"Hey," she said.
She noticed that the boy was wearing mascara, big gobs of it. Some grayish eye shadow, too, and a ruby lipstick that Nancy had an urge to sample.
"Where you headed?" Nancy asked.
"Anywhere," he said.
The boy slid into the front seat, gathering his excess cape in his lap. They traded names. His was Ned.
He said, "Nancy. I get called that."
"Your friends call you Nancy," Nancy said.
"Friends," Ned said and puffed. "Yeah, it's a Left Hand compliment."
Nancy followed signs for the interstate.
"Shouldn't you be in school?" she asked.
Ned didn't answer. He turned on the radio and searched for a station.
Nancy noticed a smear of blood on his left hand. "Ouch," she said.
"Oh," Ned said. "It's not mine."
Then Nancy noticed three long scratches running down Ned's cheek, faint but recent wounds. She wanted to ask him if he was okay but decided to wait. Tears were welling up in his eyes. And it was starting to rain.
"You're going the wrong way," he said.
"This is the way I'm going," she said. "Are you in or out?"
He fiddled with the dial of the radio, picking up Denver, some old-timey two-step, Spanish language, lounge, unseen talking heads. "Fuck this," Ned said, switching it off in disgust. "I hate my life." He was crying, mascara streaks like Alice Cooper, Love It to Death. Nancy handed him the box of tapes. The kid riffled through the cassettes she had packed in the car before she left Nevada. Neville Brothers. Laura Nyro. Harry Nilsson. Nico. He chose the only one he recognized, Nirvana, and stuck it in the tape deck. Kurt Cobain's sad whine filled the car. Rape me, the dead rocker begged, and the windshield wipers kept time.
"My mother's dead," Nancy said.
He lifted his fuchsia-crowned head, wiped his nose on the back of his hand. His nails were painted black, and he had a chain wrapped around his wrist.
"She said I was going nowhere. What do you think?"
"I don't know," Ned said. "Where are you going?"
"Nebraska," she said.
"Close enough," he said, putting his boots on the dashboard.
His skin was very bad. He was picking at his face. He didn't follow a thorough regime of cleansing, she thought. Pancake makeup's a bitch to get off. Outside the windows of her Civic -- an old kind of Civic, the tiny ones that look like a lunch box lacking only the handle and the picture of the Power Rangers on the side -- the plains stretched on forever, without the slightest indication of the passage of buffalo or bareback riders on wild mustangs. Bury me on the lone prairie. An enormous RV passed them on the left, and the shock of the concussion about knocked them off the road. Bikes and lawn chairs hung off the back. Nancy stared at it as it grew smaller and smaller on the two-lane, wondering what kind of people left home only to take every goddamn thing with them.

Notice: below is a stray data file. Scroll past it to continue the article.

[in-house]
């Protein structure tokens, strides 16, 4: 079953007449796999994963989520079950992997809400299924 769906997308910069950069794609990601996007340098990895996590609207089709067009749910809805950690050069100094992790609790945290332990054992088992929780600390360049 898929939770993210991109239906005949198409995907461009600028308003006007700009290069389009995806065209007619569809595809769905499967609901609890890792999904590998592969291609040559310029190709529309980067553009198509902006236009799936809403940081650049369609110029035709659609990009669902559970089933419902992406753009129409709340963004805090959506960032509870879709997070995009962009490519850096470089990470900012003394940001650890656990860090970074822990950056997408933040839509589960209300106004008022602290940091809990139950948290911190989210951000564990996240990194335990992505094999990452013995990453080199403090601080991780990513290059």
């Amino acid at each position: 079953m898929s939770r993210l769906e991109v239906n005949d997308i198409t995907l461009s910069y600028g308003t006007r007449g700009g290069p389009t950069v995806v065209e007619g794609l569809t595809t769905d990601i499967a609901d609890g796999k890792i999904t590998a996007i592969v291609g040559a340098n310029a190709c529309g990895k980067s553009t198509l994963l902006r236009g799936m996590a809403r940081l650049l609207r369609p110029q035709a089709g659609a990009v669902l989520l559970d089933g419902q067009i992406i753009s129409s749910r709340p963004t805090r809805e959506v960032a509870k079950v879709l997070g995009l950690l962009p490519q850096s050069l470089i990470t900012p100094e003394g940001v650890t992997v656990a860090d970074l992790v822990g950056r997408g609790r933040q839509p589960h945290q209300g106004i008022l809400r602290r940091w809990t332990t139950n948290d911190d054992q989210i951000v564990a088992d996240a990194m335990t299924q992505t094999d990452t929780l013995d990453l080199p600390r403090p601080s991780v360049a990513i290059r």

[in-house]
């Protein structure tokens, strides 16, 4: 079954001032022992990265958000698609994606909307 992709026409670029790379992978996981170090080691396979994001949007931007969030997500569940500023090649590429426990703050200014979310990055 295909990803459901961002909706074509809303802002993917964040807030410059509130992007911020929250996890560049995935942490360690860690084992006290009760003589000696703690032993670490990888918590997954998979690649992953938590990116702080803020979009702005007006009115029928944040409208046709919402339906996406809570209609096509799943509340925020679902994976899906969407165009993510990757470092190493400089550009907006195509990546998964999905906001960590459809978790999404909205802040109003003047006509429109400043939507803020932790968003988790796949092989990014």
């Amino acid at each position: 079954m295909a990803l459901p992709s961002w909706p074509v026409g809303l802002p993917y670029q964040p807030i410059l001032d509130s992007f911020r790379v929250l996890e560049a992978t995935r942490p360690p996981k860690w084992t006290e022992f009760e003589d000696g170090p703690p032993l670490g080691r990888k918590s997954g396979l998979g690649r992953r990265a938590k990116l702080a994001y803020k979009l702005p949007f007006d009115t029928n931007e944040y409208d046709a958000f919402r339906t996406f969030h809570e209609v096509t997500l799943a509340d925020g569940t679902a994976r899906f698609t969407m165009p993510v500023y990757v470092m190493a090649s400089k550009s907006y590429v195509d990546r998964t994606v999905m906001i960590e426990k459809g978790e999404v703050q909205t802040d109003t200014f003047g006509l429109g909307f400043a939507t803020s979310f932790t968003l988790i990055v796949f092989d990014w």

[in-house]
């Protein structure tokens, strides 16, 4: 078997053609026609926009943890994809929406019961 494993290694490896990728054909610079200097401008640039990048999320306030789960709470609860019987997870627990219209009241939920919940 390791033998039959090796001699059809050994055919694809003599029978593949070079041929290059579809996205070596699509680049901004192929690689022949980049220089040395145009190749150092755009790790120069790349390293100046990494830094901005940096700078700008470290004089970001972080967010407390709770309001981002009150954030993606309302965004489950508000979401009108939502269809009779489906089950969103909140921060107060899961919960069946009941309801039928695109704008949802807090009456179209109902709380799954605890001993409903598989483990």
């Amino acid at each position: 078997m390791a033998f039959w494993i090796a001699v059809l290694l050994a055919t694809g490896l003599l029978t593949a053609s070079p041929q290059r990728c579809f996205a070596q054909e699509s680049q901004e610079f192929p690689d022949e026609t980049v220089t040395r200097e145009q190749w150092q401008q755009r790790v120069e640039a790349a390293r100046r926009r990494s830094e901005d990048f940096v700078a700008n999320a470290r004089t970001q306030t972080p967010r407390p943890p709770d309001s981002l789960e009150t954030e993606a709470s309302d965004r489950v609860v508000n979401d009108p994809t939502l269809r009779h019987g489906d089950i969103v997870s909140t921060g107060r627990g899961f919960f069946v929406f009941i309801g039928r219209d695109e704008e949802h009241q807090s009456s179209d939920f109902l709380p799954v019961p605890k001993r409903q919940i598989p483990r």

"It wasn't my fault," the boy said.
"Sure," she said.
"We weren't doing anything."
"She thought she saw us kissing, but she didn't see shit."
"You and who?"
He didn't reply.
"I'm never going back there," he said after a while.
The rain was coming down heavier, and her wipers could barely keep up with it. It was a landscape all horizontal, without detail but the road. Dark land, paler sky, two halves of a desolation. There was no sunset, just fade to black.
"Do you believe in true love?" the boy asked. "Do you believe it's possible?"
She considered true love. If anything in the world could be true, it would be too much to expect it to be love. It would more likely be something from the mineral kingdom, true lead, or true quartz. Anything made out of flesh and blood was too squirmy and pliable. True was something the compass pointed. True maybe was a direction and not a place or a person at all. But, she figured, turning up the radio, anything that talked had no chance at all. The only time people stopped lying was when they stopped talking.
"Sure," she said. "Why not."
When a few moments passed and he still hadn't responded, she glanced at him. No sign he'd caught the sarcasm, but he was awfully quiet all of a sudden.
"How do you feel about the letter N?"
"What?" he said.
Then it was quiet again. For a hundred miles.
For a hundred miles, the both of them just sat there and said nothing. Once in a while, Ned would sniff, wipe at his nose, doze off. This is the sound of honesty, Nancy thought. This is the sound of truth. Two people just sitting there, silent, honest. Then she thought, No. This is the sound of two people just sitting there not talking. Nothing else.
They drove on through the rain, and after a while she couldn't help feeling something was supposed to happen. Flat tires. Lightning. A head-on collision. She pictured a woman in a torn wedding gown appearing suddenly in the middle of the road, arms waving, soaked bouquet hanging limp from one bloody mangled hand. Pink roses.
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